BBC News, 29 December 2008
The past year has been one of the most devastating ever in terms of natural disasters, one of the world's biggest re-insurance companies has said.
Munich Re said the impact of the disasters was greater than in 2007 in both human and economic terms.
The company suggested climate change was boosting the destructive power of disasters like hurricanes and flooding.
It has called for stricter curbs on emissions to prevent further uncontrollable weather scenarios.
Although there were fewer "loss-producing events" in 2008 than in the previous year, the impact of natural disasters was higher, said Munich Re in its annual assessment.
More than 220,000 people died in events like cyclones, earthquakes and flooding, the most since 2004, the year of the Asian tsunami.
Meanwhile, overall global losses totalled about $200bn (£137bn), with uninsured losses totalling $45bn, about 50% more than in 2007.
This makes 2008 the third most expensive year on record, after 1995, when the Kobe earthquake struck Japan, and 2005, the year of Hurricane Katrina in the US.
Torsten Jeworrek of Munich Re said the pattern continued a long-term trend already observed.
"Climate change has already started and is very probably contributing to increasingly frequent weather extremes and ensuing natural catastrophes," he said.
Asia was the continent worst hit by natural disasters in 2008, Munich Re reported.
Cyclone Nargis in Burma killed an estimated 130,000 people and devastated much of the low-lying Irrawaddy Delta region, while the earthquake which struck China's Sichuan province in May left an estimated 70,000 dead and millions homeless.
Munich Re said the losses of $85bn made Sichuan the second most expensive earthquake after Kobe.
Although Nargis and the Sichuan quake brought the biggest cost in terms of human lives, the economic losses were mostly uninsured.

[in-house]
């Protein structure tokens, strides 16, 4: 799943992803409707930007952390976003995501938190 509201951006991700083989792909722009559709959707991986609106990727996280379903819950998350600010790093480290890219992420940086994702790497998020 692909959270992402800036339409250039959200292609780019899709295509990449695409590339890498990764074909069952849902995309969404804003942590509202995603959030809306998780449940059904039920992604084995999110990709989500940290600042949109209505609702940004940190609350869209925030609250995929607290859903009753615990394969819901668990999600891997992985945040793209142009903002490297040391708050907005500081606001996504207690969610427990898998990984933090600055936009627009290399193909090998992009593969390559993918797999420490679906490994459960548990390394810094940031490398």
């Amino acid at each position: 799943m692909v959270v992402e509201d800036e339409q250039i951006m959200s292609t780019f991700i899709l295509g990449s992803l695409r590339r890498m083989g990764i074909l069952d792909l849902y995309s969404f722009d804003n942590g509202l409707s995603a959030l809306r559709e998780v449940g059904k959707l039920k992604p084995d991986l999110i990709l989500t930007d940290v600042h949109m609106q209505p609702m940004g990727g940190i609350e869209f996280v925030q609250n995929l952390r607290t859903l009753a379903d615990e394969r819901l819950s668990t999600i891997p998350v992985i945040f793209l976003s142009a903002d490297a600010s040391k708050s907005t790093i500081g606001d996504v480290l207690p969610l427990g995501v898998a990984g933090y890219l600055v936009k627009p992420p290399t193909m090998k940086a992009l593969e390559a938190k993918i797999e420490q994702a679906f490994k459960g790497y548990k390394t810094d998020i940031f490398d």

The most expensive single event in 2008 was Hurricane Ike, which brought $30bn in losses. It was one of five major hurricanes in the North Atlantic over the year, which saw a total of 16 tropical storms.
In addition, roughly 1,700 tornadoes across the US caused several billion dollars of damage, as did periods of low pressure weather activity in Europe.
Munich Re quoted World Meteorological Organisation (WMO) figures showing that 2008 was the 10th warmest year since reliable records began, meaning that the 10 warmest years on record all occurred in the past 12 years.
"It is now very probable that the progressive warming of the atmosphere is due to the greenhouse gases emitted by human activity," said Prof Peter Hoppe, head of Munich Re's Geo Risks Research.
"The logic is clear: when temperatures increase there is more evaporation and the atmosphere has a greater capacity to absorb water vapour, with the result that its energy content is higher.
"The weather machine runs into top gear, bringing more intense severe weather events with corresponding effects in terms of losses."
The company said world leaders must put in place "effective and binding rules on CO2 emissions" to curb climate change and ensure that "future generations do not have to live with weather scenarios that are difficult to control".
"If we delay too long, it will be very costly for future generations," said Mr Jeworrek.